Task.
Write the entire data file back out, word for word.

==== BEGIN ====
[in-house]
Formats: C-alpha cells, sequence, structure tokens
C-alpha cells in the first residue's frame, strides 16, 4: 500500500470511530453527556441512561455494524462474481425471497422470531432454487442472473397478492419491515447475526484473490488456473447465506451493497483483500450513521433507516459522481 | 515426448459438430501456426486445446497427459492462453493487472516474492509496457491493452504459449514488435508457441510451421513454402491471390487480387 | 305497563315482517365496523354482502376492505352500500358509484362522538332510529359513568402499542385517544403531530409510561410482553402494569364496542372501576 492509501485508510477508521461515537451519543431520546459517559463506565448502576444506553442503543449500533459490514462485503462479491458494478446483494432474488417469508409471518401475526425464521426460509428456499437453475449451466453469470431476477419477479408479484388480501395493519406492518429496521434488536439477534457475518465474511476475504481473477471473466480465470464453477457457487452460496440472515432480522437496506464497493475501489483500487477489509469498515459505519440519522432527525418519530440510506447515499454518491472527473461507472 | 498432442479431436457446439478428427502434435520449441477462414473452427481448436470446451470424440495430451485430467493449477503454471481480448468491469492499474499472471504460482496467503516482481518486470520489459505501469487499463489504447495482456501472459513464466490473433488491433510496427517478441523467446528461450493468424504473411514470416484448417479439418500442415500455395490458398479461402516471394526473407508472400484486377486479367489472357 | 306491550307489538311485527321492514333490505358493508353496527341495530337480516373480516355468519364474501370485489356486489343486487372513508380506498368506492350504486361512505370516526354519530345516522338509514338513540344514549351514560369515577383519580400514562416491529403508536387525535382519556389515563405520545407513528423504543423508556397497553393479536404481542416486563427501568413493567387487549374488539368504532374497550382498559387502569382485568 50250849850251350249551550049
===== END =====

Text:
[in-house]
Formats: C-alpha cells, sequence, structure tokens
C-alpha cells in the first residue's frame, strides 16, 4: 500500500470511530453527556441512561455494524462474481425471497422470531432454487442472473397478492419491515447475526484473490488456473447465506451493497483483500450513521433507516459522481 | 515426448459438430501456426486445446497427459492462453493487472516474492509496457491493452504459449514488435508457441510451421513454402491471390487480387 | 305497563315482517365496523354482502376492505352500500358509484362522538332510529359513568402499542385517544403531530409510561410482553402494569364496542372501576 492509501485508510477508521461515537451519543431520546459517559463506565448502576444506553442503543449500533459490514462485503462479491458494478446483494432474488417469508409471518401475526425464521426460509428456499437453475449451466453469470431476477419477479408479484388480501395493519406492518429496521434488536439477534457475518465474511476475504481473477471473466480465470464453477457457487452460496440472515432480522437496506464497493475501489483500487477489509469498515459505519440519522432527525418519530440510506447515499454518491472527473461507472 | 498432442479431436457446439478428427502434435520449441477462414473452427481448436470446451470424440495430451485430467493449477503454471481480448468491469492499474499472471504460482496467503516482481518486470520489459505501469487499463489504447495482456501472459513464466490473433488491433510496427517478441523467446528461450493468424504473411514470416484448417479439418500442415500455395490458398479461402516471394526473407508472400484486377486479367489472357 | 306491550307489538311485527321492514333490505358493508353496527341495530337480516373480516355468519364474501370485489356486489343486487372513508380506498368506492350504486361512505370516526354519530345516522338509514338513540344514549351514560369515577383519580400514562416491529403508536387525535382519556389515563405520545407513528423504543423508556397497553393479536404481542416486563427501568413493567387487549374488539368504532374497550382498559387502569382485568 50250849850251350249551550049